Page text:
The Unexciting Universal Charm of Pharrell

by: T.M. Brown

March 11, 2014

So a friend texted me during Pharrell Williams’ Academy Awards performance on Sunday asking what would happen if Clipse came out on stage. Pharrell was performing “Happy,” his groovy, as-close-as-you-can-get-to-saccharine Oscar-nominated song from Despicable Me 2. I imagined Pusha T and Malice storming out onstage and going through the first bars of “Grindin’,” the song that announced Pharrell’s signature sound with three exasperated thuds and a constellation of lighter samples that sounded like metallic bubbles popping in an empty warehouse. It would have been awesome.

Pharrell G I R L WILD mag

Alas, Pusha is busy becoming a Kanye-buttressed superstar and Malice has become No Malice which is just really postmodern and neat. Pharrell—who apparently just turned 40 but I’d forgive you if you thought he was 22 because, Christ, it looks like Ponce de Leon should have just looked in Pharrell’s Brita filter—looks bored during his performance because “Happy” isn’t the kind of song that can support anything resembling emotional heft. Sweating would just deflate the message of the song and bum everyone out. He’s wearing his Vivienne Westwood mountain/Arby’s hat. It’s the first time I find myself thinking that Pharrell has a good voice and that he should use his falsetto less than he does. “Happy” is an excellent song due in no little part to Pharrell’s sunshiny ethos that bleeds through the speakers. Not liking it suggest you’re some sort of perpetually frowning cynic and probably not much fun at parties. The music video is like four minutes of what you’d like your life to be forever. (The 24 hour version might seem like it’s literally your life forever.)

There comes a point when popular musicians start to sound like sonic distillations of their former selves. G I R L, Pharrell’s first solo album in nearly a decade, plants a flag firmly at that checkpoint. The album shows why Pharrell’s characteristic mix of orchestral funk and dance-ready disco is the strain connecting most of the major hits of the last 18 months. (“Get Lucky” and “Blurred Lines” are the two obvious examples but the producer’s fingerprints are all over the top of Billboard charts whether they’re authentic or imitated.) What you’re left with is music that is unimpeachably accessible without forcing anyone to wade through the messy flourishes on 2006’s In My Mind or N.E.R.D’s genre tripping In Search Of… and Fly or Die. To paraphrase Pitchfork’s Larry Fitzmaurice, Pharrell’s newest album is a pop music smoothie that goes down easy. Unfortunately, that also means G I R L is really boring.

Pharrell G I R L WILD mag

That G I R L is vanilla makes it hard to review. There are standout singles like “Hunter,” a song so sonically hemmed to Prince’s back catalog you’d think it was written in purple ink. Pharrell’s beloved synthesizers provide the spine of the track but he’s also dragged the production about three decades backwards to inject some legitimate funk into a cybernetic rhythm. The originality—or at least novelty—of “Hunter” almost distracts you from the rest of the album, like a wave broadsiding a tropical booze cruise. (It’s especially apparent when Pharrell breaks into a lascivious spoken word that, against some odds, works really well. It’s David Byrne and the Revolution.)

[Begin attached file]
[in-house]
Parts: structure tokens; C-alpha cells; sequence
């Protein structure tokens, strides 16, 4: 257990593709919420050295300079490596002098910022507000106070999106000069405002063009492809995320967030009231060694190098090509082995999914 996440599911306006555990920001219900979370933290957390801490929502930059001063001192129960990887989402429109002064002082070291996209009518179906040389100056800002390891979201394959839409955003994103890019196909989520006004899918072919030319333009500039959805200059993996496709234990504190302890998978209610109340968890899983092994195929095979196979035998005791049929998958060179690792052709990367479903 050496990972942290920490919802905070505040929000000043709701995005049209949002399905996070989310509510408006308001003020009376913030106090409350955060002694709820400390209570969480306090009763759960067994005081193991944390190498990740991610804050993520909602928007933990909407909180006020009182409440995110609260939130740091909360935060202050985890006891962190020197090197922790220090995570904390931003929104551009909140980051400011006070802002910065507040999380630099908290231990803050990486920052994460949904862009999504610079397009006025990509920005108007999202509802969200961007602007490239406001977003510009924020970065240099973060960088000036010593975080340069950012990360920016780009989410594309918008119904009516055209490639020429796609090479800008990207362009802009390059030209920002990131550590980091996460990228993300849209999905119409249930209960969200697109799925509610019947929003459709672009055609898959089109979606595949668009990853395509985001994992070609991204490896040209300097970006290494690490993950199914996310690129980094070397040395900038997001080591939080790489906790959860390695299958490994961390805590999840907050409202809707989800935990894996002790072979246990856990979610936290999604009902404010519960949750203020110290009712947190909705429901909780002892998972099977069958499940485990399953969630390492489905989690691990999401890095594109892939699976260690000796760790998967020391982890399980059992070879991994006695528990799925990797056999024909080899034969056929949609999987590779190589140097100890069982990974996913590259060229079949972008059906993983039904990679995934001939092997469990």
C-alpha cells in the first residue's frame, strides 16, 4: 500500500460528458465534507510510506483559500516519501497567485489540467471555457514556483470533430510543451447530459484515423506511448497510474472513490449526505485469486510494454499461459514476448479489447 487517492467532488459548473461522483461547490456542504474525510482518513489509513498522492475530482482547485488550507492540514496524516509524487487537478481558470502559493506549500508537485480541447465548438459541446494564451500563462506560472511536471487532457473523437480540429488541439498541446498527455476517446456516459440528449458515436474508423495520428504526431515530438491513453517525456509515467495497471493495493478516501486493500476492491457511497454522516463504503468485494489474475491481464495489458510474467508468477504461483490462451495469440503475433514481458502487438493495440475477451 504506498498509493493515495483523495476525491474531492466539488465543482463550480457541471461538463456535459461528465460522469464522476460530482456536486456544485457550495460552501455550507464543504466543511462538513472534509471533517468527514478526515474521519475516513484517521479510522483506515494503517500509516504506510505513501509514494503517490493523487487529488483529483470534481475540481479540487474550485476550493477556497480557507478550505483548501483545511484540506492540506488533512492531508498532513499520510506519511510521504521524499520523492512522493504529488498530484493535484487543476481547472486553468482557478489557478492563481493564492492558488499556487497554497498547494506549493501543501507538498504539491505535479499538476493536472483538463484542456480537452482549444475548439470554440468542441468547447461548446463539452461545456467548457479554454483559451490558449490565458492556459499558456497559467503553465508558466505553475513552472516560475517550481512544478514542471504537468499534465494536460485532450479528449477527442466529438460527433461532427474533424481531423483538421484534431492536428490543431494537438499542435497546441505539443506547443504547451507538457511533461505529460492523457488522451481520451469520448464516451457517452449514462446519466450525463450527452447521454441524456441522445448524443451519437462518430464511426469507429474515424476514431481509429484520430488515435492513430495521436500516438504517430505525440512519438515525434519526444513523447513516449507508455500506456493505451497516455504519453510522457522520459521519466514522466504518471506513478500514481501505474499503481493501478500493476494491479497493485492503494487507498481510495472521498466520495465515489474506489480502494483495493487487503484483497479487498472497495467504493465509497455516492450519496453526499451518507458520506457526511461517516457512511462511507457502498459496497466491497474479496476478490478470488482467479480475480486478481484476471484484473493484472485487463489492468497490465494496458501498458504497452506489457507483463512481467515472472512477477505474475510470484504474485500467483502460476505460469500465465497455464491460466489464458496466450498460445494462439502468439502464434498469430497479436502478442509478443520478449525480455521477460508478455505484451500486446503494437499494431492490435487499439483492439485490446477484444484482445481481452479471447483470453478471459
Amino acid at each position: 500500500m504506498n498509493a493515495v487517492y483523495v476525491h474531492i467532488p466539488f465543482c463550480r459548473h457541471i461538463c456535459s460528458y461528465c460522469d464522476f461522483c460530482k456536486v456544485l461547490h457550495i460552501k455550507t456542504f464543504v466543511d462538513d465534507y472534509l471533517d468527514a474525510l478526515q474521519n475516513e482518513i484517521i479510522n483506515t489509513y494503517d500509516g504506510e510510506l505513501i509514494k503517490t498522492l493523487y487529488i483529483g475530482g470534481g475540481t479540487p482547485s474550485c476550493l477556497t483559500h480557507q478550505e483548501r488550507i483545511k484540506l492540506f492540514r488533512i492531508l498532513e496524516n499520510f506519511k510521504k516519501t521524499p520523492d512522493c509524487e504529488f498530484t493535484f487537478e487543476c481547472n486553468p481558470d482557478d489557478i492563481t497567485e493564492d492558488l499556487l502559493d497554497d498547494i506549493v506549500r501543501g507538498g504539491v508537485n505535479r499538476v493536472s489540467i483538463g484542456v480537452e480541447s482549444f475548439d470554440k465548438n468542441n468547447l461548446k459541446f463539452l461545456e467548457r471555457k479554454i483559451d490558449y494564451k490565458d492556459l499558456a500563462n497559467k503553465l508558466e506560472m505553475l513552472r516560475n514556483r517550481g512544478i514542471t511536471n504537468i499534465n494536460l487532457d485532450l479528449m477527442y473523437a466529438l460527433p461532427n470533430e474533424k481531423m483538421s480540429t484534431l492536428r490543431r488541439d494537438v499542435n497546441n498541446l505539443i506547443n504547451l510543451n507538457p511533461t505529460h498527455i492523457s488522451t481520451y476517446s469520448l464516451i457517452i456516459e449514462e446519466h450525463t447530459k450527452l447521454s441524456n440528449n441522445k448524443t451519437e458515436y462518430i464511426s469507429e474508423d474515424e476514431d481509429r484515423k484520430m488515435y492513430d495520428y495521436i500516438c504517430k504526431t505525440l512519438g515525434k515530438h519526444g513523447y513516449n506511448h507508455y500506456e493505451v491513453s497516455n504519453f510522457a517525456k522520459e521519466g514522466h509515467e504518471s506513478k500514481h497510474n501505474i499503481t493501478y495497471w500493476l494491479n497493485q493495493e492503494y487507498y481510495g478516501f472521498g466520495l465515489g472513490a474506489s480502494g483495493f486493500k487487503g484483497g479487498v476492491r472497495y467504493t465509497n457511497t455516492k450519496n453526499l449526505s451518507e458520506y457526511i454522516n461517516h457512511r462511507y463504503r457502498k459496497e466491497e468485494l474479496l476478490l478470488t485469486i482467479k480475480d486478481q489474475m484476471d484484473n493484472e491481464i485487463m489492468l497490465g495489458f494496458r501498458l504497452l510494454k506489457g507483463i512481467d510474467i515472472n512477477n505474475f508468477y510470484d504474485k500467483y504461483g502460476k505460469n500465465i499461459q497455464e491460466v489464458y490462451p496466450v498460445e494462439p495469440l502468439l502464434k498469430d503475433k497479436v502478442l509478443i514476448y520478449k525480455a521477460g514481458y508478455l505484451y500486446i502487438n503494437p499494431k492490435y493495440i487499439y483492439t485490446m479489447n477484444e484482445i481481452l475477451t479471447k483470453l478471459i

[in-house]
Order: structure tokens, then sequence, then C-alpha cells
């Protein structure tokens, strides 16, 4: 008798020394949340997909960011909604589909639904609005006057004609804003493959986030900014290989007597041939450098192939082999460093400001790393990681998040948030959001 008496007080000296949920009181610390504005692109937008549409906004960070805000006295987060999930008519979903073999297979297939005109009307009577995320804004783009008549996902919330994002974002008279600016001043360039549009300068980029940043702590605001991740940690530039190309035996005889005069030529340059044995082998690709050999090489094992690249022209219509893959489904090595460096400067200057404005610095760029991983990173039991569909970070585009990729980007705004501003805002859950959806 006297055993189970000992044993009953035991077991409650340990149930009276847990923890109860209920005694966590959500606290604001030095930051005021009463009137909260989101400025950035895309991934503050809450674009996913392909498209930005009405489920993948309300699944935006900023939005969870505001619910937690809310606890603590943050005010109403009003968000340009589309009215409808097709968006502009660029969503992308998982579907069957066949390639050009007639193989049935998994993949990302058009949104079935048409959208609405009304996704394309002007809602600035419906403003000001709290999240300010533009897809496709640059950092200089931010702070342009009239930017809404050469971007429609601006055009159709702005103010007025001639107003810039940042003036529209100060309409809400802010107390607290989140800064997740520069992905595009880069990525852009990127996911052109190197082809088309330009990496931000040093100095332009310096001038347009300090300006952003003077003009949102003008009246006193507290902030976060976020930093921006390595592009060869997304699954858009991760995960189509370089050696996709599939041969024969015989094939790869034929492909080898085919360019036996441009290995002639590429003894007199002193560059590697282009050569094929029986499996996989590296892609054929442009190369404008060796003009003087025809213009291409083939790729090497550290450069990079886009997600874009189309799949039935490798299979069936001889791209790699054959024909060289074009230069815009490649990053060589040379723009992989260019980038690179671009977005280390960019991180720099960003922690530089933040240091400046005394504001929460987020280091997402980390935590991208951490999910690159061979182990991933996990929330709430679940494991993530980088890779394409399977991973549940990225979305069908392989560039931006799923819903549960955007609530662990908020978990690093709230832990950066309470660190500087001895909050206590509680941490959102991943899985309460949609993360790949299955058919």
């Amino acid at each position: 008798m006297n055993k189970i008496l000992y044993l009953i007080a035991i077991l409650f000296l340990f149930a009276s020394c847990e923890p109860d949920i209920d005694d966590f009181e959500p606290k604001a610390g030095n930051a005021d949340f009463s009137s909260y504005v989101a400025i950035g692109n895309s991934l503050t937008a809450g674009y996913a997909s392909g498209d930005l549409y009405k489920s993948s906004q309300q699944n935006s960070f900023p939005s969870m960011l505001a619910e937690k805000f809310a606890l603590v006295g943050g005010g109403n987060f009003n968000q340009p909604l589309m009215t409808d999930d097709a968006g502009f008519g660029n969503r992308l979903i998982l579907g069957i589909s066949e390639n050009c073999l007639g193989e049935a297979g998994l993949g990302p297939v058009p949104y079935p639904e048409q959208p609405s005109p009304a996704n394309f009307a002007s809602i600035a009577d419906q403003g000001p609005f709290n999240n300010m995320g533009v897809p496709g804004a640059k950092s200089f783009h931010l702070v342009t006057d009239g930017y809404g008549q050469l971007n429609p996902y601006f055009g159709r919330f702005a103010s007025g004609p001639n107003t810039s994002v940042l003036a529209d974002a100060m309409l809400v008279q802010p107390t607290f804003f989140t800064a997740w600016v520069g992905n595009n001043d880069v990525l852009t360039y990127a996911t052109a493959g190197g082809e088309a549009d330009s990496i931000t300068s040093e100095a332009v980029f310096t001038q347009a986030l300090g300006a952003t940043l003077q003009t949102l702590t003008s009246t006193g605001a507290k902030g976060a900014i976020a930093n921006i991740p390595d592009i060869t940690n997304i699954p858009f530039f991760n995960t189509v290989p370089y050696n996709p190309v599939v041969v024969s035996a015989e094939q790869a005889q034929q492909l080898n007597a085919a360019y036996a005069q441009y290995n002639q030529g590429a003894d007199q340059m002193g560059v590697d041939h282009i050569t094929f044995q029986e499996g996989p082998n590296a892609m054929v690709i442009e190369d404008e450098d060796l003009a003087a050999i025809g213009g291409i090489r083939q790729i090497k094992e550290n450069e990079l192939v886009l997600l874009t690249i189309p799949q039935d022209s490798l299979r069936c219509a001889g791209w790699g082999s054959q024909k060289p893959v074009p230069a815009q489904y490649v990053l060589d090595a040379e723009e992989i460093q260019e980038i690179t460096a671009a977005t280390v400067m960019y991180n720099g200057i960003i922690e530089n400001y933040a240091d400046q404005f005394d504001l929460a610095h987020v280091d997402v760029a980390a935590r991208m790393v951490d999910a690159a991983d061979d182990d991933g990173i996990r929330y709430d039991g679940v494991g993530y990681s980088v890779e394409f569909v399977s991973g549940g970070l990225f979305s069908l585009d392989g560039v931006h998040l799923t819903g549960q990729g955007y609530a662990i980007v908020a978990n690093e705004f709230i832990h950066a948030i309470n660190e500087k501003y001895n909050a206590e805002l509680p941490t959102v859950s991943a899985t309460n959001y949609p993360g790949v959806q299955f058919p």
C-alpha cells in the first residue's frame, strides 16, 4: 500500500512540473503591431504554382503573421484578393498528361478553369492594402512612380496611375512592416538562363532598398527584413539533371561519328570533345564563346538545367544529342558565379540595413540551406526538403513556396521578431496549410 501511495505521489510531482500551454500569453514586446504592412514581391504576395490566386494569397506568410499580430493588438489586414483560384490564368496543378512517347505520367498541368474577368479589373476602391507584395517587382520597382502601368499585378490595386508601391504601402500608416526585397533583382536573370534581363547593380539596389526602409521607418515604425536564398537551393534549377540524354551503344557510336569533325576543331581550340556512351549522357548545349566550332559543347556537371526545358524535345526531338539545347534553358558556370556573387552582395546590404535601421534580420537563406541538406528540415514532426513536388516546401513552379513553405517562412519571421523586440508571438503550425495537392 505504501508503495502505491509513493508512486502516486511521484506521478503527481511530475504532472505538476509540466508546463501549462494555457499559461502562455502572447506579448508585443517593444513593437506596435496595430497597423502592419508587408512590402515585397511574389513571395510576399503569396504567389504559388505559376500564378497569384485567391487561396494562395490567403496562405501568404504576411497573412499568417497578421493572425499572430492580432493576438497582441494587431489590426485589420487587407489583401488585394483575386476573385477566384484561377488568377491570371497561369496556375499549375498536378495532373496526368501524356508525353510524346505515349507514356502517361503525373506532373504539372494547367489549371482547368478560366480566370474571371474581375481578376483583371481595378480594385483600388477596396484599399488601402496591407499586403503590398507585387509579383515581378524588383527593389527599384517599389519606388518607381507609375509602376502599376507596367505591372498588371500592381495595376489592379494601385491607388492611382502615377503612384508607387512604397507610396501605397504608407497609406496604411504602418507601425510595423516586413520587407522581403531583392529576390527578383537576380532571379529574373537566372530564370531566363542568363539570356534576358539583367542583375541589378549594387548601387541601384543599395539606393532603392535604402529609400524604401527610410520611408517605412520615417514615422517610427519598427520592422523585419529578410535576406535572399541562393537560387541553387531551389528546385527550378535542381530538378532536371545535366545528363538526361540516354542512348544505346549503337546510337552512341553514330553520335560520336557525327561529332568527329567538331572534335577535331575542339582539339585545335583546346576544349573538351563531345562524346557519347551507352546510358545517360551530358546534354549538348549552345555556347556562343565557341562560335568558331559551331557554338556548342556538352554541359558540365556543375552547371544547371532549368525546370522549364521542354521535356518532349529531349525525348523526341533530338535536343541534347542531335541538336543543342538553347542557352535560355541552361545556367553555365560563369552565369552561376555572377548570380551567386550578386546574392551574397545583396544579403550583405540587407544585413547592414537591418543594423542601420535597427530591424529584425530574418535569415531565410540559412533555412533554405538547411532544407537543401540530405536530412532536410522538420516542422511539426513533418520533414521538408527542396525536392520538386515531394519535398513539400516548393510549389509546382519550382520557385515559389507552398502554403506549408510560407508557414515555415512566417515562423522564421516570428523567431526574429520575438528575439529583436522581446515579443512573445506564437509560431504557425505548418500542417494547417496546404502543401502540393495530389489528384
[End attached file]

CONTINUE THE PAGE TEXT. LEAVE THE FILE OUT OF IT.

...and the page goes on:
There are other unexpected highlights on G I R L as well: “Lost Queen” sticks out like Ayer’s Rock given how flat the rest of the album sounds. Let me say something obvious: the first three of the seven plus minute “Lost Queen” sound so much like an updated version of Paul Simon’s “Diamonds on the Soles of Her Shoes” that it’s the only comparison my brain will let me make. The other half of the track is an aquatic, candle-lit R&B serenade that does more than an adequate job of providing something of a sonic dance partner to the muscular backbone in the first half. It’s what would happen if that aforementioned booze cruise took a groovy ride beneath the waves. That “Lost Queen” seems to owe so much to a particular song makes it a special outlier on an album that shifts eras so widely (the genre skipping here is much more muted than it was on any of Pharrell’s earlier solo and collaborative albums) and makes the track a centerpiece without much to discuss on either side. That exceptional glint is rewarding and frustrating, it forces your to appreciate the immense talent Pharrell has as a composer but question whether or not he’s had enough time away from his ubiquitous success to make something that doesn’t have one eye firmly on mass appeal.

But here’s the thing: The album is good. In fact it’s so inoffensive that you could throw it on at any party with any group of people and no one would object or celebrate. Tracks like “Happy” and “It Girl” are groovy and simple, a good combination if your goal is universal charm. It’d be unfair to call G I R L commercial fodder because if any of these ten tracks had premiered as a New Single from Pharrell they would have been critically adored for its musical sensibilities. It may be that it’s gotten to the point that Pharrell is such an outsized figure in popular music that we’ve hit a saturation point. His seminal work with Kelis, Nelly, Justin Timberlake, Clipse and (yes) Britney Spears was spectacular because it announced a new sound that eventually expanded, strained, and burst. G I R L doesn’t announce anything but Pharrell’s dominance over the current sound of pop. All things considered, it could be a lot worse.

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